Near the end of the day, we had a dust storm blow through the terminal/academy grounds. We were out on the pad, and anyone not in a truck ran to one and hopped in to get out of the blowing grit. The trucks and trailers rocked back and forth, all the cones on the range were knocked over, and even the porta potties toppled and went for a wind-blown ride across the lot. What a crazy thing to see! Everyone was safe and we made it back to the academy building to clock out and go home.

Pre-trip Inspection:

A pre-trip inspection is a thorough inspection of the truck completed before driving for the first time each day.

Federal and state laws require that drivers inspect their vehicles. Federal and state inspectors also may inspect your vehicles. If they judge a vehicle to be unsafe, they will put it “out of service” until it is repaired.

Terminal:

A facility where trucking companies operate out of, or their "home base" if you will. A lot of major companies have multiple terminals around the country which usually consist of the main office building, a drop lot for trailers, and sometimes a repair shop and wash facilities.

OWI:

Operating While Intoxicated

Michael B. 's Comment
member avatar

Tuesday 4 October 2022

Today was Erika’s turn to do the pre-trip inspection. She did really well! I am proud of her. Tomorrow will be my turn again.

After the pre-trip inspection , we spent the morning on the range, practicing the three backing skills that will be on our CDL exam. Straight backing I feel I understand, and I can perform that skill with no need to pull up. All thanks to well-adjusted mirrors! Offset backing is getting better. I’ve done it once without assistance, but all other times have required some help. Parallel parking I have not yet done without assistance. The academy teaches six simple steps for offset and six simple steps for parallel. Well, it’s simple on paper. While we continue to get better at offset and parallel, sometimes we get lost in the six simple steps, and the trailer does not go where we want it to go. Constant practice brings more familiarity, and eventually, I know the steps will “click” for us. Our instructor, April, said some students don’t “get it” until the final day. We hope to impress her before that.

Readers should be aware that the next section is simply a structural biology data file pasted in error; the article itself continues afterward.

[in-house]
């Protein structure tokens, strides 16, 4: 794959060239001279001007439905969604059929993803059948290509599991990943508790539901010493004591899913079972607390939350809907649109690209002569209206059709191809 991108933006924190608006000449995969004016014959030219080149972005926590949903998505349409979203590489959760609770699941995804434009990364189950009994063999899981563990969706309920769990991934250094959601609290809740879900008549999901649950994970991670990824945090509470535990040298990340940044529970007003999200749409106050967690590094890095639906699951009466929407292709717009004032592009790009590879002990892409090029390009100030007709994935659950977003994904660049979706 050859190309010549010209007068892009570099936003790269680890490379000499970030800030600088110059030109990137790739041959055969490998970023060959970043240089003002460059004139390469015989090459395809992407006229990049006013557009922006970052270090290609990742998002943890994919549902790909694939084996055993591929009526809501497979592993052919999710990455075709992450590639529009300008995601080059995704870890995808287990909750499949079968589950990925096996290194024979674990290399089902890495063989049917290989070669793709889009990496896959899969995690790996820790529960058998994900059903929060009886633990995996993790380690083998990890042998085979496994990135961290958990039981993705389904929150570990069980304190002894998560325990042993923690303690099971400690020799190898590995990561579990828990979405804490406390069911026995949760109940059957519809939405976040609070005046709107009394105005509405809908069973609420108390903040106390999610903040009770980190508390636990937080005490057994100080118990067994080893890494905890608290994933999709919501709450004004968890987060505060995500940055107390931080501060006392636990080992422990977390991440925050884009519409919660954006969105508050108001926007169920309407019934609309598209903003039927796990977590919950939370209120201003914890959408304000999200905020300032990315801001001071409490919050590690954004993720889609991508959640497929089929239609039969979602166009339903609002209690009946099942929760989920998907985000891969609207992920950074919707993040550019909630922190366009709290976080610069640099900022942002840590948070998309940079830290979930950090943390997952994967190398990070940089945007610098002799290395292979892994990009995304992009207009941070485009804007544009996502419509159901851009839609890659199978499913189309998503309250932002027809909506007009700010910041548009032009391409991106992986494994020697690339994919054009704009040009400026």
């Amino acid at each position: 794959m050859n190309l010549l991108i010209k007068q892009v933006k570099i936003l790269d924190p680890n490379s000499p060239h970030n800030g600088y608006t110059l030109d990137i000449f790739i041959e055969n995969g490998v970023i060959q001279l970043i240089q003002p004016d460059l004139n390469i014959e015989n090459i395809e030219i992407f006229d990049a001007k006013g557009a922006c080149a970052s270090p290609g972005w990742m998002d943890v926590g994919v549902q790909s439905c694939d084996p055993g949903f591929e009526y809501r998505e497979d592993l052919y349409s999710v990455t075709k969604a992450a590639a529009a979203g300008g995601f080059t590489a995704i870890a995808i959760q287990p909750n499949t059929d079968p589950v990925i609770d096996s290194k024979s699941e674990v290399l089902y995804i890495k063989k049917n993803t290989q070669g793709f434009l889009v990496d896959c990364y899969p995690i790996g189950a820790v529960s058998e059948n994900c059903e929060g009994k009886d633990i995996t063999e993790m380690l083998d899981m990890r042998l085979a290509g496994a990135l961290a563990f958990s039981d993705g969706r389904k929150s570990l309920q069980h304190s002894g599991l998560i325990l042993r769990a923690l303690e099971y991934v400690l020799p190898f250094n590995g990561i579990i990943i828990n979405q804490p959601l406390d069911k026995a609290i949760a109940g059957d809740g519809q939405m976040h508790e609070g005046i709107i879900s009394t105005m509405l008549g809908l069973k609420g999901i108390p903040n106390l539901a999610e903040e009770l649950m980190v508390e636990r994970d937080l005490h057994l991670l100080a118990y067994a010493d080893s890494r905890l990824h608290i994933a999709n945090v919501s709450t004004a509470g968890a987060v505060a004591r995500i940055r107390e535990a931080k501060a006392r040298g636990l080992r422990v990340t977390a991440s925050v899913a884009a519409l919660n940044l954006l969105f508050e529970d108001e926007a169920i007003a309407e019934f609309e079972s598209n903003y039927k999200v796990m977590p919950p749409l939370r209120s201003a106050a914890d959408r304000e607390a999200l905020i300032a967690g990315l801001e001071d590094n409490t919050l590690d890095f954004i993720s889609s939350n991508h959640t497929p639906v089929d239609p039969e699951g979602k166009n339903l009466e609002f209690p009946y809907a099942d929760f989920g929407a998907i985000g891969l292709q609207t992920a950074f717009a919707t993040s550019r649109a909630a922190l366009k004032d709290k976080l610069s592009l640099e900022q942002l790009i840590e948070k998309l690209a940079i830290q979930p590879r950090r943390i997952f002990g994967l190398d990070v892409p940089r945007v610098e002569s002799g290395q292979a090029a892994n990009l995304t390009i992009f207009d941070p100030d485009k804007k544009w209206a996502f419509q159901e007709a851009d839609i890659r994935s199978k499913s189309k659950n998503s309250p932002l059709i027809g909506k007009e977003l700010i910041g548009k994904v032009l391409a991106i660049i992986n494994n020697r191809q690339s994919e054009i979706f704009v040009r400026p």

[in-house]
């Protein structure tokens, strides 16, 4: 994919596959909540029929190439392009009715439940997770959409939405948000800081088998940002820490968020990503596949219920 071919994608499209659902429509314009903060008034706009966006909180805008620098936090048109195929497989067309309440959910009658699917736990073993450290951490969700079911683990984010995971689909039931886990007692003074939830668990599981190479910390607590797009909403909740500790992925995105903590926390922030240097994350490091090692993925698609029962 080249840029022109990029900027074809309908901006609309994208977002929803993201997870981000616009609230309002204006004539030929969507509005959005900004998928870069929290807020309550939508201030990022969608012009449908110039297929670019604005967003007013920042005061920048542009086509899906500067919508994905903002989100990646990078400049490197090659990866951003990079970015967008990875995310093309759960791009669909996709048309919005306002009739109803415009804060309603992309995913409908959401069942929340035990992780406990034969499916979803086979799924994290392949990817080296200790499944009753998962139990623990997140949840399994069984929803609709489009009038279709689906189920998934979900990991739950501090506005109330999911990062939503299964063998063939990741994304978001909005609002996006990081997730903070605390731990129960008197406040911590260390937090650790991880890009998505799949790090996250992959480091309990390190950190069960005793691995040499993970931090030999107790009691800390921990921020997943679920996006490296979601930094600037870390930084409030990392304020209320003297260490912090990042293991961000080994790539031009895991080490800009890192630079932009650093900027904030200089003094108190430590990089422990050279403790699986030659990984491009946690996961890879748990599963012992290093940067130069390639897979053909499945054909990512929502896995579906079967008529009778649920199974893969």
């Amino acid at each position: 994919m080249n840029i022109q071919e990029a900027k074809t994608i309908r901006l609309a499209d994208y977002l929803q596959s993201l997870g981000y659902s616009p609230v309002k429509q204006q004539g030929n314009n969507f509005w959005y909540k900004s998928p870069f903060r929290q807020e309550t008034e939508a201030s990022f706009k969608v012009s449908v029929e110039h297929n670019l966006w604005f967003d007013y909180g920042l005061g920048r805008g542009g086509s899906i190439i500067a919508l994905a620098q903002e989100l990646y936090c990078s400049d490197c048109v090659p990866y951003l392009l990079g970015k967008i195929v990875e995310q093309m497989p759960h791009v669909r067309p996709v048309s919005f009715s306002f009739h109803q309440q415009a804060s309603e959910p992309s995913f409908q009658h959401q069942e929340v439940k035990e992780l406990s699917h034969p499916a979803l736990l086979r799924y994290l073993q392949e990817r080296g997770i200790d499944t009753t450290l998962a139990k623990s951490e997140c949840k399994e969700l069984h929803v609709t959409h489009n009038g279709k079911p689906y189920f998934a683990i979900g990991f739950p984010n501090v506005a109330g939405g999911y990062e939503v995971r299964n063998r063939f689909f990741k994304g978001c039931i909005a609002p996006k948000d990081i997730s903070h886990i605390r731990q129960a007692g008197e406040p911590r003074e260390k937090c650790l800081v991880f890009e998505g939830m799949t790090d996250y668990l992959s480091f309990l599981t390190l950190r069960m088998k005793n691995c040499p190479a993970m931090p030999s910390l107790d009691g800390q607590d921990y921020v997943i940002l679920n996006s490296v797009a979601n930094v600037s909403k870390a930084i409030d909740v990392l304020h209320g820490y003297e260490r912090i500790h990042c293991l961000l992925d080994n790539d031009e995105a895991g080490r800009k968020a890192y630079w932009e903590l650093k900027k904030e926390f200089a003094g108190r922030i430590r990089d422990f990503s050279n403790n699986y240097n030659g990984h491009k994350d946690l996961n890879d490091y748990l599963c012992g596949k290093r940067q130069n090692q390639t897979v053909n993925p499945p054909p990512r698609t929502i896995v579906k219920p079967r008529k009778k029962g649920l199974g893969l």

This afternoon we took a truck outside the wire. We practiced our commentary driving, our right turns, and our left turns. For the first time, we got on the freeway. Has anybody ever been Westbound on Interstate 10 between Phoenix and Los Angeles? Well, that’s where we were, Westbound and down! Man, that was amazing! But only for a couple of exits. We soon took the junction to Arizona Loop 101 Northbound and got off that freeway at the very first exit, Thomas Road. But that freeway time was great while it lasted! I think I’ll like freeway driving more than city driving. Today’s trip outside the wire was much less stressful than Friday’s on-the-road episode. I remembered to “close the door” when my tandems cleared the corners. I think it’s that familiarity thing I mentioned earlier.

While Erika drove, I studied the air brakes portion of my pre-trip inspection. Here at Swift, missing anything on the air brakes portion of the pre-trip on exam day is an automatic fail. I don’t wanna do that. Their study aide for the air brakes is ALSAPS, which identifies the six tests we must perform: Air Leakage Test; Low-Pressure Warning Test; Spring Brake Test; Air Gauge Test (then, after you remove the wheel chock); Parking Brake Test; and finally, Service Brake Test. ALSAPS. Knowing the six tests is my first task, and memorizing the verbiage will come second.